- a pungent condiment obtained from various plants of the genus Piper, especially from the dried berries, used whole or ground, of the tropical climbing shrub P. nigrum.
- any plant of the genus Piper.Compare pepper family.
- any of several plants of the genus Capsicum, especially C. annuum, cultivated in many varieties, or C. frutescens.
- the usually green or red fruit of any of these plants, ranging from mild to very pungent in flavor.
- the pungent seeds of several varieties of C. annuum or C. frutescens, used ground or whole as a condiment.
- Baseball. pepper game.
- to season with or as if with pepper.
- to sprinkle or cover, as if with pepper; dot.
- to sprinkle like pepper.
- to hit with rapidly repeated short jabs.
- to pelt with or as if with shot or missiles: They peppered the speaker with hard questions.
- to discharge (shot or missiles) at something.
Origin of pepper
- a woody climbing plant, Piper nigrum, of the East Indies, having small black berry-like fruits: family Piperaceae
- the dried fruit of this plant, which is ground to produce a sharp hot condimentSee also black pepper, white pepper
- any of various other plants of the genus PiperSee cubeb, betel, kava
- Also called: capsicum any of various tropical plants of the solanaceous genus Capsicum, esp C. frutescens, the fruits of which are used as a vegetable and a condimentSee also bird pepper, sweet pepper, red pepper, cayenne pepper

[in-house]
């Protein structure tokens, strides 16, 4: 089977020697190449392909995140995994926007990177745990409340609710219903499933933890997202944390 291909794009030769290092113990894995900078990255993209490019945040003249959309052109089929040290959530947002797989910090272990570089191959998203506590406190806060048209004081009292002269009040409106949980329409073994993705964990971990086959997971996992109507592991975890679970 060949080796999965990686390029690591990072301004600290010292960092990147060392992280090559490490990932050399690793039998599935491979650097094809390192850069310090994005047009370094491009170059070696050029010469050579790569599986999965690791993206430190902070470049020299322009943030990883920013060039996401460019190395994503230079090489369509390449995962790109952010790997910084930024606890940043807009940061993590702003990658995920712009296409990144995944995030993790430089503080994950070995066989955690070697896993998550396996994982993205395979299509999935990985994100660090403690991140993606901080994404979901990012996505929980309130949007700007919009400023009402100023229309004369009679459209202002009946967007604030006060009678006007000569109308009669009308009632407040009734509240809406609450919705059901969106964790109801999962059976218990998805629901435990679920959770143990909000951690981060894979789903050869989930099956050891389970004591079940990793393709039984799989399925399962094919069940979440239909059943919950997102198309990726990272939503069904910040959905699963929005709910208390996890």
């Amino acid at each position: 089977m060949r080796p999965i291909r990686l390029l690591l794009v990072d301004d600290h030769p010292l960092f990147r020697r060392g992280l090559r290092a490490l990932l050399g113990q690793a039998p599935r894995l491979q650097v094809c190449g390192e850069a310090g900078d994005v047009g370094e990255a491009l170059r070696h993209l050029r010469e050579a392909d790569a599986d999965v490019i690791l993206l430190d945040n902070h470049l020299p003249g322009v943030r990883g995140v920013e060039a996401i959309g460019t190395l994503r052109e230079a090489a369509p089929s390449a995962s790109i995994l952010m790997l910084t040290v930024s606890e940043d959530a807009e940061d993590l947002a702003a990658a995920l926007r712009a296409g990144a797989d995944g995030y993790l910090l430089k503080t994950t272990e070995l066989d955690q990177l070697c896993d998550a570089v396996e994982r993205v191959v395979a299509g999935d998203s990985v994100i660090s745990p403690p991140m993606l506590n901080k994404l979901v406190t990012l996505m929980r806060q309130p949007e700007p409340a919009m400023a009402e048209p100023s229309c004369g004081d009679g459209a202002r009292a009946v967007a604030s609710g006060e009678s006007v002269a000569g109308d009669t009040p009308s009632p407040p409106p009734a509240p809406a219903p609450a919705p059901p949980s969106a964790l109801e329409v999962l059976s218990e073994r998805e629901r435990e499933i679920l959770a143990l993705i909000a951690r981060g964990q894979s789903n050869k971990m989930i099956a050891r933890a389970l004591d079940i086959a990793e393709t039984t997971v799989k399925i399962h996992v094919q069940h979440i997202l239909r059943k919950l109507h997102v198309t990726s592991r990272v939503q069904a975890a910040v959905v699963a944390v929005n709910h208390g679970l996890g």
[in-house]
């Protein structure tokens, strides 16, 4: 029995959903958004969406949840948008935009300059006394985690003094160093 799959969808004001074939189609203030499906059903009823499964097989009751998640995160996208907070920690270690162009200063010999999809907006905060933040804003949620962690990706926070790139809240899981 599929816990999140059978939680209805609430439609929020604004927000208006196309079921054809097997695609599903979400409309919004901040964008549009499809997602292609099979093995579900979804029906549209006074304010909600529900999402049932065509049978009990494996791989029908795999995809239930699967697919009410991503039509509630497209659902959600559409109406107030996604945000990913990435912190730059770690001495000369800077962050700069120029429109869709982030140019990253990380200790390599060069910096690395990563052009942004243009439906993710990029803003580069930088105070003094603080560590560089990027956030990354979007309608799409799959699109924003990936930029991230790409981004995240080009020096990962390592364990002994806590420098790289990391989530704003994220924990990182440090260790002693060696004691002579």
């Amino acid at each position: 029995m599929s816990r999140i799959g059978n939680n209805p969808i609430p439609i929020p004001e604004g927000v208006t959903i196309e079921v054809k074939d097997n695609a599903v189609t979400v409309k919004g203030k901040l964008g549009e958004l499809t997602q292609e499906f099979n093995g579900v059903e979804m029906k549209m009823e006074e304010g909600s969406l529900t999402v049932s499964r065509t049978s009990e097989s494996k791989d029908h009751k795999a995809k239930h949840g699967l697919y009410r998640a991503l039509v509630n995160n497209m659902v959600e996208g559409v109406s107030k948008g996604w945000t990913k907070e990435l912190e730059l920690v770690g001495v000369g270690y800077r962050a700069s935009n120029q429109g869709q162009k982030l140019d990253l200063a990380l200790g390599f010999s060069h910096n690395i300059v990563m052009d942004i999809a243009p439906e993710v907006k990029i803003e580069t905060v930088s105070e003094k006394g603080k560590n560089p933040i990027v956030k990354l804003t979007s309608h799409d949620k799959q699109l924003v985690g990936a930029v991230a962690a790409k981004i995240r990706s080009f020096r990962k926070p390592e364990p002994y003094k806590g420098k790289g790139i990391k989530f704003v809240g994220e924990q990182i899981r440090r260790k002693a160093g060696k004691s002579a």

- the fruit of any of these capsicums, which has a mild or pungent taste
- the condiment made from the fruits of any of these plants
- any of various similar but unrelated plants, such as water pepper
- to season with pepper
- to sprinkle liberally; dothis prose was peppered with alliteration
- to pelt with small missiles
Word Origin and History for pepperish
Old English pipor, from an early West Germanic borrowing of Latin piper "pepper," from Greek piperi, probably (via Persian) from Middle Indic pippari, from Sanskrit pippali "long pepper." The Latin word is the source of German Pfeffer, Italian pepe, French poivre, Old Church Slavonic pipru, Lithuanian pipiras, Old Irish piobhar, Welsh pybyr, etc. Application to fruits of the capsicum family (unrelated, originally native of tropical America) is 16c.
"to sprinkle as with pepper," 1610s, from pepper (n.). Old English had gepipera. Meaning "to pelt with shot, etc." is from 1640s. Related: Peppered; peppering.